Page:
FOR RELEASE: September 4, 2014

Contacts: Shelly Baron, 501-537-0190 or
Steve Patterson, 501-537-0190 or

AAEF Releases Full Report on Economic Impact of Utility Energy Efficiency Programs

Little Rock, AR – The Energy Efficiency (EE) industry in Arkansas has developed into a strong and reliable job creator in Arkansas since the Energy Efficiency Resource Standard (EERS) went into effect in January 2011, according to data released today by the Arkansas Advanced Energy Foundation (AAEF). 

“The Economic Impact of Energy Efficiency Programs in Arkansas”, authored by local economist James Metzger, CEO of HISTECON Associates, reports the first-ever attempt to identify and contact the hundreds of individual companies that work with Arkansas public utility companies as energy efficiency contractors throughout the state.  Based on survey data, the study estimates that 9,000 jobs and $1 billion in sales have been generated by companies doing business in the EE sector.  These are good-paying jobs that average more than $20.00 per hour for skilled labor, which is well above the state average wage

Importantly, the AAEF study shows that EERS programs have boosted sales for all Arkansas energy efficiency contractors by 44% during and through the end of 2013.  This figure is much higher for smaller, Main Street companies which have experienced an 86% sales growth as a direct result of utility EE programs.

This economic growth in the EE sector through the end of 2013 is a positive antidote to the reported trend in overall job stalemate in the state, especially when considering that wages in the EE sector are higher than most of the employment categories open to many Arkansans. 

In December 2010 Arkansas adopted a comprehensive set of policies on utility energy efficiency programs, including an EERS, when the Arkansas Public Service Commission (APSC) issued 10 Orders designed to expand the energy efficiency efforts of Arkansas utilities, requiring the utilities to be more aggressive in their efficiency investments.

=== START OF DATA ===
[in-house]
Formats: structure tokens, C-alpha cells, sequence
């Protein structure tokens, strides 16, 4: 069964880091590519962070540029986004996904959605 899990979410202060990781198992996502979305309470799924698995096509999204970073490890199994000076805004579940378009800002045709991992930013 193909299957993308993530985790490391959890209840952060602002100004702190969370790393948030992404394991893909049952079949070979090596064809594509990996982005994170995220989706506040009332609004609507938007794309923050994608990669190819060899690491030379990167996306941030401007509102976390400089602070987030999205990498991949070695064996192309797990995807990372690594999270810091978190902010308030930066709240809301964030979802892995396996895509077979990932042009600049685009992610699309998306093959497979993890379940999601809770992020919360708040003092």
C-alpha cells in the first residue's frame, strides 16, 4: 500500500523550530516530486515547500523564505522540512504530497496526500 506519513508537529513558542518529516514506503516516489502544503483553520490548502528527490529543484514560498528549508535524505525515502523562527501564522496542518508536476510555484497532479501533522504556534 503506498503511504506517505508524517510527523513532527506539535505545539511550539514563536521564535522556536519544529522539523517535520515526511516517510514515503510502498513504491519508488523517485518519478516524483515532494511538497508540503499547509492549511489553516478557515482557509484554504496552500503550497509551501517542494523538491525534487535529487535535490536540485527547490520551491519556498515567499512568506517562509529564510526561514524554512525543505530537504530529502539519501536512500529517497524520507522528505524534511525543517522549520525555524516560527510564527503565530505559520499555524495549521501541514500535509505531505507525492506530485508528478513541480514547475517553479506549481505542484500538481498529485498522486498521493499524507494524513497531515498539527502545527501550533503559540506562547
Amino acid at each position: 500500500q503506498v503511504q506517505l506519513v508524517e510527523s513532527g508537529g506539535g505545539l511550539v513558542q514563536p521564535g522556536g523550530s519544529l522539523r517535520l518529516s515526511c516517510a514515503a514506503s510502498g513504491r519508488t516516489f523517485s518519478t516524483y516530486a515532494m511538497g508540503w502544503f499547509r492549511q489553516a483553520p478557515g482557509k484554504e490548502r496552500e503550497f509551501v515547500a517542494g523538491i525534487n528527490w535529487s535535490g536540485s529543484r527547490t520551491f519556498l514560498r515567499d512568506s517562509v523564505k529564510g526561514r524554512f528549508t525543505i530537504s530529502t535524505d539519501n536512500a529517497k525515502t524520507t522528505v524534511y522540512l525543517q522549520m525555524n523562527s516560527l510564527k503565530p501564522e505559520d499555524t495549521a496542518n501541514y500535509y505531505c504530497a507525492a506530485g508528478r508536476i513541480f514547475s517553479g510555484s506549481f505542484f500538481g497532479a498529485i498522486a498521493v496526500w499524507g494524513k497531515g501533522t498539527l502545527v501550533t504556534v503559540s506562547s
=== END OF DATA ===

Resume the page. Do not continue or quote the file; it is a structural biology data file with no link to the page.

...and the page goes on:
“From the outset of the EERS programs, it seemed clear that an exciting potential existed for EE work to have a strong positive effect on the overall economy that would offset the perceived yet uncertain cost of energy-savings policies,” said Metzger.  “With this report, AAEF is able to document for the first time that the potential is already being realized, and that the roots of future growth and even more positive impacts have taken hold in Arkansas.”

The AAEF study mapped the location of the utility EE contractors demonstrating both the large number of contractors (675 businesses both in-state and out-of-state) and the wide distribution of their locations. 

“Arkansas continues to be a leader in the energy efficiency sector across the Southeast, and this is due to the strong policies that we have in place,” notes Steve Patterson, Executive Director of AAEF.  “This study shows conclusively that the net benefits of energy efficiency programs greatly outweigh the costs.  It is important that Arkansas continue these policies and continue to lead the way with new EE policy innovations that both create jobs and strengthen the overall economy in the state.”

In addition, the benefits from the EERS program continue to produce increased energy savings for the state.  The annual reports filed at the APSC by Arkansas utilities document that the EERS program is having tangible results on energy demand in communities throughout the state, which in turn means that family and firm budgets will have more to spend on other goods and services, and these expenditures will help local economies grow faster than before.

Another benefit is the shift of jobs from the energy-production sector – a capital-intensive area of the economy – to construction trades and the general economy which actually creates more jobs per dollars spent.  While the energy sector produces about 10 jobs for every $1 million invested, on average the construction sector creates about twice that amount of employment for the same dollar investment. 

According to updated economic formula, the indirect impact of this work is another 2,000 jobs in related sectors and output of more than $300 million.  Total impact of energy efficiency spending in the state comes to $1.3 billion and 11,000 jobs.  These indirect effects are important contributions to many of the small economies in Arkansas.  


Arkansas Advanced Energy Association is a business group dedicated to growing Arkansas’s economy by expanding our energy workforce and manufacturing base through the increased development, manufacture, and utilization of advanced energy technologies.

The Arkansas Advanced Energy Foundation is the educational affiliate of the AAEA.  The Foundation promotes greater public understanding of advanced energy in Arkansas through research, public education programs and economic and workforce development. The Foundation is dedicated to informing the energy policy debate with well-researched, fact-based data on the advanced energy economy in Arkansas and by providing a public forum where state leaders can address Arkansas’s energy challenges for the future.

Report Shows Global Economic Impacts of Advanced Energy
A report released in January 2013 by Advanced Energy Economy (AEE) shows that advanced energy was a $1.1 trillion global market in 2011, larger than pharmaceutical manufacturing worldwide. Read the full report here:

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